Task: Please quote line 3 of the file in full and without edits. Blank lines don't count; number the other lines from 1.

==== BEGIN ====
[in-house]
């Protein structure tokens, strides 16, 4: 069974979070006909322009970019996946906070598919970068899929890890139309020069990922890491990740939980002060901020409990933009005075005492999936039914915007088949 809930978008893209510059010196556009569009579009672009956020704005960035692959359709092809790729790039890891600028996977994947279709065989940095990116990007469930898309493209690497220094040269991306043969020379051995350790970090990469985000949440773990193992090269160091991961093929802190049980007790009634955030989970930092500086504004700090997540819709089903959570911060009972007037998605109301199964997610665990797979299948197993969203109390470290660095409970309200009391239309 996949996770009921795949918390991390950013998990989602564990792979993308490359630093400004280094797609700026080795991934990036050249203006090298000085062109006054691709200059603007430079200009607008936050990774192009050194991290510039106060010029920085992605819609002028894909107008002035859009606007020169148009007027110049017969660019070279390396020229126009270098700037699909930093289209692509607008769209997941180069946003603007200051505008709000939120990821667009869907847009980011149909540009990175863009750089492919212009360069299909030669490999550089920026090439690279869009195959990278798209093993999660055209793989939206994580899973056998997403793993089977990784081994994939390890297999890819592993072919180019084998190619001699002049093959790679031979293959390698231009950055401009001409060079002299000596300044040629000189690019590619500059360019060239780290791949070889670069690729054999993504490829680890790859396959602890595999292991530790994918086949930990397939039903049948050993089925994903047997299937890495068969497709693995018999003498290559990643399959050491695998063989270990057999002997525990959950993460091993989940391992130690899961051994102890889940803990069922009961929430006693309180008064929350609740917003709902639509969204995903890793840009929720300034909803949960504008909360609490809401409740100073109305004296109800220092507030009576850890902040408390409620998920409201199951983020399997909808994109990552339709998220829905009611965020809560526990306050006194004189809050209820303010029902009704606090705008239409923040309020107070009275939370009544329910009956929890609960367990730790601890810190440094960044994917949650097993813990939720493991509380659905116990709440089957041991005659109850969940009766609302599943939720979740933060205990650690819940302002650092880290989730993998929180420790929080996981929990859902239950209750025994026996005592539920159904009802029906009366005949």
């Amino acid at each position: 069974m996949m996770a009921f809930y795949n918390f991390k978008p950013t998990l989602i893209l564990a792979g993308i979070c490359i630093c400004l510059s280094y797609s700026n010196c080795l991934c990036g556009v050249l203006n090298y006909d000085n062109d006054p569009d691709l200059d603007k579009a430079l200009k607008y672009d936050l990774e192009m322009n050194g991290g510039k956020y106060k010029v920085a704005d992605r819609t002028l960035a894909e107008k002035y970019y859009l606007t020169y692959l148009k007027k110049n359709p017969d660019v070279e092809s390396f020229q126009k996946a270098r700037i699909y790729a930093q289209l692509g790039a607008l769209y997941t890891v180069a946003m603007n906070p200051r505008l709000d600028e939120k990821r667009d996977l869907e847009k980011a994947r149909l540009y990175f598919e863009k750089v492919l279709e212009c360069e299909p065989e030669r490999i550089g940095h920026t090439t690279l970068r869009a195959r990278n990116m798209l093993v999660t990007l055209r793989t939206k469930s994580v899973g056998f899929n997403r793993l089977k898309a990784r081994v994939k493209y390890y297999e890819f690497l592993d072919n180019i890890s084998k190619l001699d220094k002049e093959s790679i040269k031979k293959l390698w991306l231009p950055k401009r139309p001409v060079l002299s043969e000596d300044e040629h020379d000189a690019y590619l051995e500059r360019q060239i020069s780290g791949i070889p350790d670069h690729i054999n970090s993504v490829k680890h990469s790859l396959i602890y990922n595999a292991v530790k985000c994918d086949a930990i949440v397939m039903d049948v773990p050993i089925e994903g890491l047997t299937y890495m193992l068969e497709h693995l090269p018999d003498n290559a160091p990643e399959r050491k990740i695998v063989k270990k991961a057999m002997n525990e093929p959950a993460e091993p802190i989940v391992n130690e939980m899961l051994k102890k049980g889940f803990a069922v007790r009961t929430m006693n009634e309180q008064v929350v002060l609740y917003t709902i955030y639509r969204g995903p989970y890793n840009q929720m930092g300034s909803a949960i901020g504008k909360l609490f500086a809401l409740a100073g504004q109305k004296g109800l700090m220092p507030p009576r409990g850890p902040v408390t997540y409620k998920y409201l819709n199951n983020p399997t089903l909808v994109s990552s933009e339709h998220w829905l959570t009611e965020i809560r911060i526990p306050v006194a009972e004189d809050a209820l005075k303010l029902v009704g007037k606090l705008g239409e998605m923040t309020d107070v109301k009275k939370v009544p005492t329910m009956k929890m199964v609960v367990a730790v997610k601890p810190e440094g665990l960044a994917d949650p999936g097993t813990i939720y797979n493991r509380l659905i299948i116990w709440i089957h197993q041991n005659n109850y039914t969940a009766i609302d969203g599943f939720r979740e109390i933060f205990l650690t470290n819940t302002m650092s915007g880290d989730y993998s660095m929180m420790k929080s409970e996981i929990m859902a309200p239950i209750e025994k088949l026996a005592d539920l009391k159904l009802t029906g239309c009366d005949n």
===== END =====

């Amino acid at each position: 069974m996949m996770a009921f809930y795949n918390f991390k978008p950013t998990l989602i893209l564990a792979g993308i979070c490359i630093c400004l510059s280094y797609s700026n010196c080795l991934c990036g556009v050249l203006n090298y006909d000085n062109d006054p569009d691709l200059d603007k579009a430079l200009k607008y672009d936050l990774e192009m322009n050194g991290g510039k956020y106060k010029v920085a704005d992605r819609t002028l960035a894909e107008k002035y970019y859009l606007t020169y692959l148009k007027k110049n359709p017969d660019v070279e092809s390396f020229q126009k996946a270098r700037i699909y790729a930093q289209l692509g790039a607008l769209y997941t890891v180069a946003m603007n906070p200051r505008l709000d600028e939120k990821r667009d996977l869907e847009k980011a994947r149909l540009y990175f598919e863009k750089v492919l279709e212009c360069e299909p065989e030669r490999i550089g940095h920026t090439t690279l970068r869009a195959r990278n990116m798209l093993v999660t990007l055209r793989t939206k469930s994580v899973g056998f899929n997403r793993l089977k898309a990784r081994v994939k493209y390890y297999e890819f690497l592993d072919n180019i890890s084998k190619l001699d220094k002049e093959s790679i040269k031979k293959l390698w991306l231009p950055k401009r139309p001409v060079l002299s043969e000596d300044e040629h020379d000189a690019y590619l051995e500059r360019q060239i020069s780290g791949i070889p350790d670069h690729i054999n970090s993504v490829k680890h990469s790859l396959i602890y990922n595999a292991v530790k985000c994918d086949a930990i949440v397939m039903d049948v773990p050993i089925e994903g890491l047997t299937y890495m193992l068969e497709h693995l090269p018999d003498n290559a160091p990643e399959r050491k990740i695998v063989k270990k991961a057999m002997n525990e093929p959950a993460e091993p802190i989940v391992n130690e939980m899961l051994k102890k049980g889940f803990a069922v007790r009961t929430m006693n009634e309180q008064v929350v002060l609740y917003t709902i955030y639509r969204g995903p989970y890793n840009q929720m930092g300034s909803a949960i901020g504008k909360l609490f500086a809401l409740a100073g504004q109305k004296g109800l700090m220092p507030p009576r409990g850890p902040v408390t997540y409620k998920y409201l819709n199951n983020p399997t089903l909808v994109s990552s933009e339709h998220w829905l959570t009611e965020i809560r911060i526990p306050v006194a009972e004189d809050a209820l005075k303010l029902v009704g007037k606090l705008g239409e998605m923040t309020d107070v109301k009275k939370v009544p005492t329910m009956k929890m199964v609960v367990a730790v997610k601890p810190e440094g665990l960044a994917d949650p999936g097993t813990i939720y797979n493991r509380l659905i299948i116990w709440i089957h197993q041991n005659n109850y039914t969940a009766i609302d969203g599943f939720r979740e109390i933060f205990l650690t470290n819940t302002m650092s915007g880290d989730y993998s660095m929180m420790k929080s409970e996981i929990m859902a309200p239950i209750e025994k088949l026996a005592d539920l009391k159904l009802t029906g239309c009366d005949n």